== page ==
And of course, we have GLaDOS, very much alive and quite angry that you killed her.  So much of the game is about the crazy bitch of an AI getting revenge (and calling you fat), but where the character goes from there surprised the hell out of me. Valve took risks with her in this new story, but it worked and was sure more interesting than if they had done the exact same arc as the first. Like so many legendary films, the climax was something I never saw coming, but was subtly hinted at earlier in the game. More than that, it was both visually and emotionally beautiful. The epilogue was true to the whole series … unsettling, but ultimately rewarding. The last few minutes were technically just a cutscene, but I felt like was still very much in the game. It sucked me in, and isn’t that what you want in art?

Any discussion of art is going to be subjective … I realize there will never be one answer to the question “Can video games be art?” Still, I look at a series like Portal with it’s dark humor, charismatic characters, underlining ethical questions and expanding world, and …. is it too much to think that a video game like that is art?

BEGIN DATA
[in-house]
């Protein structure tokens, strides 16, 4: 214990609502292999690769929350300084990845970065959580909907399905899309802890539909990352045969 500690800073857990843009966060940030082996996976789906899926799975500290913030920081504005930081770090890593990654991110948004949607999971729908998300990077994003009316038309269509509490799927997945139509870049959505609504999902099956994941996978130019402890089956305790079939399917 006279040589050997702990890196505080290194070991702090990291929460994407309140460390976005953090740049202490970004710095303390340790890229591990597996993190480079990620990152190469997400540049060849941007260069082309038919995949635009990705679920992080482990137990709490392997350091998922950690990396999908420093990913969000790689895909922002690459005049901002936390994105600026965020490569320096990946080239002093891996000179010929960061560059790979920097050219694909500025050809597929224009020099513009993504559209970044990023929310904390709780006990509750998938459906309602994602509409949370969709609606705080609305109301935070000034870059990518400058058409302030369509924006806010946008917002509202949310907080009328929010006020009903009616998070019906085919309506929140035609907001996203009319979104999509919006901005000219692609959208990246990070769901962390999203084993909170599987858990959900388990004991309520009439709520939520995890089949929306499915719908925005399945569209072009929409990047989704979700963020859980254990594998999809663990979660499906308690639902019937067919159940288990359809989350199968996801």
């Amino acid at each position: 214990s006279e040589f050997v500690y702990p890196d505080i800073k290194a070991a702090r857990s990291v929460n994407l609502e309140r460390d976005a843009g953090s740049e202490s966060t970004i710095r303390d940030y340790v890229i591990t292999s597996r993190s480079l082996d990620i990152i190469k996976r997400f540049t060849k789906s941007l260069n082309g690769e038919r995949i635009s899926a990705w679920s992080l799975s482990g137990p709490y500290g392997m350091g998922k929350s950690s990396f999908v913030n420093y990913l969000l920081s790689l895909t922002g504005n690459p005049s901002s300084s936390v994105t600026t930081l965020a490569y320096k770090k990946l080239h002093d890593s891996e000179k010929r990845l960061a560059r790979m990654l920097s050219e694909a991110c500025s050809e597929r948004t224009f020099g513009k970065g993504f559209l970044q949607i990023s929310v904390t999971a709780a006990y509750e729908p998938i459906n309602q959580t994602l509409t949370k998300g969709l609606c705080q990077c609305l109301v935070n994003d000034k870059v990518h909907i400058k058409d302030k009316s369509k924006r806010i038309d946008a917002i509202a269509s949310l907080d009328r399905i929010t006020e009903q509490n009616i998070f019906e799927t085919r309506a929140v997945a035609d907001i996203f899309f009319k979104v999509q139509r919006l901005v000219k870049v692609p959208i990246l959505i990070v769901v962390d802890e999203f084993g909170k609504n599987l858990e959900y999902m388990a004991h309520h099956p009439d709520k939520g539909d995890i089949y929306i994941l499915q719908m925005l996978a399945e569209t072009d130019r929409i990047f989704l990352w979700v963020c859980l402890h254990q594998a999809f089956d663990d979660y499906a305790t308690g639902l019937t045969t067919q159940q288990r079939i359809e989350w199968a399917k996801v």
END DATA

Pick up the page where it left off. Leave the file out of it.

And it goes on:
Photo Credit: Valve

Categories: Features, General

One Response to “Portal: a cinematic experience”

April 29, 2011 at 1:23 AM

The original was one of the most fun and interesting games I have ever played. I’m really not much of a gamer any more, but I just got my copy of Portal 2 because I couldn’t resist going back to that world. I’ve yet to install it, but your write-up is a seriously strong argument for the game-as-art topic.

I can’t wait to dive back into a nice chunk of homicidal, twisted art!